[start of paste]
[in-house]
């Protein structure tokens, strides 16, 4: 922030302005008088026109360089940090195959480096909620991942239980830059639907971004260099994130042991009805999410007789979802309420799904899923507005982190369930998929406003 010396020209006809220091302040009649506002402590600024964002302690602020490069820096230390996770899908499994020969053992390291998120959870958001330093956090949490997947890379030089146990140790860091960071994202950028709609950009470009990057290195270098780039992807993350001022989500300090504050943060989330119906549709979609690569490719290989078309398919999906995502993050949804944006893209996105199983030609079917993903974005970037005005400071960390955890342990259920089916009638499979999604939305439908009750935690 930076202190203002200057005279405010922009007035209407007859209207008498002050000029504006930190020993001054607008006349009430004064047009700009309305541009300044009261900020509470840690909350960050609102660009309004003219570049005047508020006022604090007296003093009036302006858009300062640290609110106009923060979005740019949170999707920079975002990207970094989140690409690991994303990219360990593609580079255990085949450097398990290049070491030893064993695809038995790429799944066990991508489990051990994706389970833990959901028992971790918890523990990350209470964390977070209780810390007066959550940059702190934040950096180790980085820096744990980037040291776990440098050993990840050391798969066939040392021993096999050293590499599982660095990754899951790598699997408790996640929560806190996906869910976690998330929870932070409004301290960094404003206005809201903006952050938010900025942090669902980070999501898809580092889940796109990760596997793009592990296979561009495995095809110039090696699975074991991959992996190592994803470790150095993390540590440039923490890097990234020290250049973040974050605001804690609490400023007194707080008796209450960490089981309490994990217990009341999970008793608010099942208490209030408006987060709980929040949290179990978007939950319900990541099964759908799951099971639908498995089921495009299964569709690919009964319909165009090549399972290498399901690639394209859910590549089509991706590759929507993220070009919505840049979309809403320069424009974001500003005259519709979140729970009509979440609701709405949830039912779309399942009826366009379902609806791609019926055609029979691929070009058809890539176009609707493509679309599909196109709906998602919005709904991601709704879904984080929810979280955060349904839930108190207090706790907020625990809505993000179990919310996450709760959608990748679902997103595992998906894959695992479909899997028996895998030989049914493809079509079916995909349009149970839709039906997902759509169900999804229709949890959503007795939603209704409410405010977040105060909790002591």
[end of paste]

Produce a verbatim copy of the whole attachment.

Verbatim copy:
[in-house]
């Protein structure tokens, strides 16, 4: 922030302005008088026109360089940090195959480096909620991942239980830059639907971004260099994130042991009805999410007789979802309420799904899923507005982190369930998929406003 010396020209006809220091302040009649506002402590600024964002302690602020490069820096230390996770899908499994020969053992390291998120959870958001330093956090949490997947890379030089146990140790860091960071994202950028709609950009470009990057290195270098780039992807993350001022989500300090504050943060989330119906549709979609690569490719290989078309398919999906995502993050949804944006893209996105199983030609079917993903974005970037005005400071960390955890342990259920089916009638499979999604939305439908009750935690 930076202190203002200057005279405010922009007035209407007859209207008498002050000029504006930190020993001054607008006349009430004064047009700009309305541009300044009261900020509470840690909350960050609102660009309004003219570049005047508020006022604090007296003093009036302006858009300062640290609110106009923060979005740019949170999707920079975002990207970094989140690409690991994303990219360990593609580079255990085949450097398990290049070491030893064993695809038995790429799944066990991508489990051990994706389970833990959901028992971790918890523990990350209470964390977070209780810390007066959550940059702190934040950096180790980085820096744990980037040291776990440098050993990840050391798969066939040392021993096999050293590499599982660095990754899951790598699997408790996640929560806190996906869910976690998330929870932070409004301290960094404003206005809201903006952050938010900025942090669902980070999501898809580092889940796109990760596997793009592990296979561009495995095809110039090696699975074991991959992996190592994803470790150095993390540590440039923490890097990234020290250049973040974050605001804690609490400023007194707080008796209450960490089981309490994990217990009341999970008793608010099942208490209030408006987060709980929040949290179990978007939950319900990541099964759908799951099971639908498995089921495009299964569709690919009964319909165009090549399972290498399901690639394209859910590549089509991706590759929507993220070009919505840049979309809403320069424009974001500003005259519709979140729970009509979440609701709405949830039912779309399942009826366009379902609806791609019926055609029979691929070009058809890539176009609707493509679309599909196109709906998602919005709904991601709704879904984080929810979280955060349904839930108190207090706790907020625990809505993000179990919310996450709760959608990748679902997103595992998906894959695992479909899997028996895998030989049914493809079509079916995909349009149970839709039906997902759509169900999804229709949890959503007795939603209704409410405010977040105060909790002591």